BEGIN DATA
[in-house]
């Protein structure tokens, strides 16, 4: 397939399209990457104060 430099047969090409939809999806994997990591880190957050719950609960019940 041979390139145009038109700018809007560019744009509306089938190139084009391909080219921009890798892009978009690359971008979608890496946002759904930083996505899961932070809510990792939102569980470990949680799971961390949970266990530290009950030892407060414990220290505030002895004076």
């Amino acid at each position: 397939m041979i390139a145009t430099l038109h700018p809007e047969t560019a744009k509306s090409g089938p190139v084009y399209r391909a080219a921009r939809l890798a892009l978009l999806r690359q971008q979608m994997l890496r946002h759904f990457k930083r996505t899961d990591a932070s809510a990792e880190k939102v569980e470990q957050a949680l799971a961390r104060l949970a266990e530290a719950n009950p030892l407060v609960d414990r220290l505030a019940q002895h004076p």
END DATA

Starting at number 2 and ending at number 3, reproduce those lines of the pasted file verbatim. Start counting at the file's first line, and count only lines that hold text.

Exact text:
């Protein structure tokens, strides 16, 4: 397939399209990457104060 430099047969090409939809999806994997990591880190957050719950609960019940 041979390139145009038109700018809007560019744009509306089938190139084009391909080219921009890798892009978009690359971008979608890496946002759904930083996505899961932070809510990792939102569980470990949680799971961390949970266990530290009950030892407060414990220290505030002895004076």
């Amino acid at each position: 397939m041979i390139a145009t430099l038109h700018p809007e047969t560019a744009k509306s090409g089938p190139v084009y399209r391909a080219a921009r939809l890798a892009l978009l999806r690359q971008q979608m994997l890496r946002h759904f990457k930083r996505t899961d990591a932070s809510a990792e880190k939102v569980e470990q957050a949680l799971a961390r104060l949970a266990e530290a719950n009950p030892l407060v609960d414990r220290l505030a019940q002895h004076p």